As many readers of ElectronicsCooling are aware, there is a growing interest in the electronics cooling community in the possible use of liquid cooling. This interest is, of course, due to the trend of increased heat loads at chip, module, and system levels of packaging. The article by Mohapatra  in this issue of ElectronicsCooling provides a good overview of both dielectric and non-dielectric liquid coolants, including a tabulation of the thermophysical properties of various liquid coolants.
When selecting a coolant it is, of course, of interest to compare the heat transfer capability of candidate fluids. A convenient figure of merit with which to do this is known as the Mouromtseff number . For single phase forced convection, Mouromtseff  found this figure of merit, Mo, to follow the form
where ρ, k, cp and � represent the density, thermal conductivity, specific heat (at constant pressure), and dynamic viscosity of the fluid. The exponents a, b, d, and e take on values appropriate to the heat transfer mode of interest and the corresponding heat transfer correlation. It should be noted that the Mouromtseff number, unlike the more familiar Reynolds (ρ �V�D/�), Nusselt (h�D/k), and Prandtl (��cp/k) numbers, is not dimensionless. The significance of the Mouromtseff number lies in the fact that for flow over or through a given geometry at a specified velocity the liquid coolant with the largest Mouromtseff number will provide the highest heat transfer rate.
Figure 1. Comparative heat transfer rates (relative to water) for various liquid coolants (at 20°C) for fully developed, internal laminar flow.The Mouromtseff number for a given mode of heat transfer may be obtained by taking the corresponding heat transfer correlation and separating out the thermophysical property variables as a group. For fully developed, internal laminar flow, Nusselt number (h�D/k) is a constant so that the only fluid property affecting the heat transfer coefficient, h, is the thermal conductivity of the fluid. So, in this case the figure of merit, or Mouromtseff number, is the thermal conductivity of the fluid. Figure 1 shows a comparison of the heat transfer rates (relative to water) for internal laminar flow based upon the Mouromtseff number of each of the coolants (excluding Ga-In-Sn which is a liquid metal) listed in Table 1 of the Mohapatra article. The heat transfer rate relative to that of water for each of the liquids is simply obtained by calculating the ratio of the Mouromtseff number for each liquid to that of water, which in this case is simply the ratio of the thermal conductivities or
For internal turbulent flow the heat transfer rate is dependent not only upon k, but also the other thermophysical properties of the fluid. In this case the Mouromtseff number is given by (3)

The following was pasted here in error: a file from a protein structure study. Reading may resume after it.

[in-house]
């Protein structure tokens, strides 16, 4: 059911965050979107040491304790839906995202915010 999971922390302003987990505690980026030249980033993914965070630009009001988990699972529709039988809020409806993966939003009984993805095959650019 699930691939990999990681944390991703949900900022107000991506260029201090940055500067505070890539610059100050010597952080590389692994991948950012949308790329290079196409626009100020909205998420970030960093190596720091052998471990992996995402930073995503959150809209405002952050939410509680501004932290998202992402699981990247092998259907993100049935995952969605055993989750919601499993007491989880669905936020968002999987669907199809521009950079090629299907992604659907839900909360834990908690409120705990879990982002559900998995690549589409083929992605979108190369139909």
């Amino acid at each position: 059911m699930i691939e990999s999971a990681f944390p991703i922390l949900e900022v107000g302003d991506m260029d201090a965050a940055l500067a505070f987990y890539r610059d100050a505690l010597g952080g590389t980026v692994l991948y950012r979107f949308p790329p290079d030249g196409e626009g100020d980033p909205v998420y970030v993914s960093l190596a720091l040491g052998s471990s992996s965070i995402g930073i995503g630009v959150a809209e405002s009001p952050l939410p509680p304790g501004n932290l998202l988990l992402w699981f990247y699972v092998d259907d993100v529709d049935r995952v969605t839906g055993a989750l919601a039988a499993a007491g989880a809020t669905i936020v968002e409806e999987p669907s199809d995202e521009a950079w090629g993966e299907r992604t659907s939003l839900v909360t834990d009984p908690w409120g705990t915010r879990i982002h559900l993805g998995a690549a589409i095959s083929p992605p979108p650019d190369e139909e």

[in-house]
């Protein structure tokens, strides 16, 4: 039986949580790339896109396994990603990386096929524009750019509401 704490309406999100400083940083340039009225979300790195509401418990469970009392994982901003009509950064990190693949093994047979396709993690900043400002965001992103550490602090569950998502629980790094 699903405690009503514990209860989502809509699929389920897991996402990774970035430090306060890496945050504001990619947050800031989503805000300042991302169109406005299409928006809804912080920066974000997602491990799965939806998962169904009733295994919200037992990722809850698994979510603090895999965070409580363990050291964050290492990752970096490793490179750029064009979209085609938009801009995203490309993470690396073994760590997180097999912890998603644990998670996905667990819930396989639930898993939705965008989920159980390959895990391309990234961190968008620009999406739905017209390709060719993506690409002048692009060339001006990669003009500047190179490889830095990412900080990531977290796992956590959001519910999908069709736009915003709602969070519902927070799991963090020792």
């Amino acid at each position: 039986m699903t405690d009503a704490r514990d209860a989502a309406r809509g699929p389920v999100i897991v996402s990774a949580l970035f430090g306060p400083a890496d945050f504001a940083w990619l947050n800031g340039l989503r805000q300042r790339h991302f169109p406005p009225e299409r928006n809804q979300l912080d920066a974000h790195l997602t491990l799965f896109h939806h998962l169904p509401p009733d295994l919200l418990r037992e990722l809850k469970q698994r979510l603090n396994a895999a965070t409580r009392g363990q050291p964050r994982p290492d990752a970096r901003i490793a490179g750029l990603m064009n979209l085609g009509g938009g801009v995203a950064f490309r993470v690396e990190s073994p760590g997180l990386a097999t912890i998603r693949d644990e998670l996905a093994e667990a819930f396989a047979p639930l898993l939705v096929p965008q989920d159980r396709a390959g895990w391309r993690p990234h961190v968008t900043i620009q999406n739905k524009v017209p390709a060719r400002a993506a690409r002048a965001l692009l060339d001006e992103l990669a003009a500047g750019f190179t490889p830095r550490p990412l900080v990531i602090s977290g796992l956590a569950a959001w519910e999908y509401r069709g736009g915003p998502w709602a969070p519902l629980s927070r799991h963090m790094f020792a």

As before the heat transfer rates relative to that of water may be estimated by calculating the ratio of the Mouromtseff number for each fluid to that of water. The comparative heat transfer rate for each of the fluids for turbulent internal flow is shown in Figure 2. It should be noted that both the heat transfer rates relative to water and in some cases the ranking of some of the fluids vis-�-vis one another have changed from that shown for the laminar flow situation.
Figure 2. Comparative heat transfer rates (relative to water) for various liquid coolants (at 20°C) for internal turbulent flow.A similar comparison may be made for the heat transfer performance of these liquids in a developing, internal laminar flow regime. To do this it is necessary to select an appropriate heat transfer correlation. For the purposes of this article two heat transfer correlations reported by Liu and Garimella  will be used. These correlations are
where λ is the aspect ratio of the flow channels. After substituting the appropriate property variables into the dimensionless numbers (i.e., Nu, Re, and Pr) and performing some algebraic manipulations to group the property variables together, the Mouromtseff numbers obtained from equations (4) and (5) can be shown respectively to be
The numerical value of these Mouromtseff numbers may then be calculated using the property values from Table 1  to form the basis for comparison with pure water. The results for the comparative heat transfer rates relative to that of water are shown in Figure 3. The violet bars represent values based upon equation (6) and the pink bars represent values based upon equation (7).
Figure 3. Comparative heat transfer rates (relative to water) for various liquid coolants (at 20°C) for developing internal laminar flow.The Mouromtseff number provides a useful figure of merit with which to compare the heat transfer capability of liquid coolant candidates. However, it is important to remember that the appropriate liquid coolant cannot be selected on the basis of heat transfer performance alone. Other characteristics such as those discussed in the Mohapatra article  must also be taken into account.
- Mohapatra, S.C., “An Overview of Liquid Coolants for Electronics Cooling,” Vol. 12, No. 2, February 2006.
- Bergles, A. E., “Evolution of Cooling Technology for Electrical, Electronic, and Microelectronic Equipment,” IEEE Transactions on Components and Packaging Technologies, Vol. 26, No. 1, March 2003, pp. 6-15.
- Bergles, A.E., and Bar-Cohen, A., “Direct Liquid Cooling of Microelectronic Components,” Advances in Thermal Modeling of Electronic Components and Systems, Vol. 2, Bar-Cohen, A., and Kraus, A.D., eds., ASME Press, New York, NY, 1990.
- Liu, D. and Garimella, S.V., “Analysis and Optimization of the Thermal Performance of Microchannel Heat Sinks,” Proceedings of IPACK03, Maui, HI, 2003.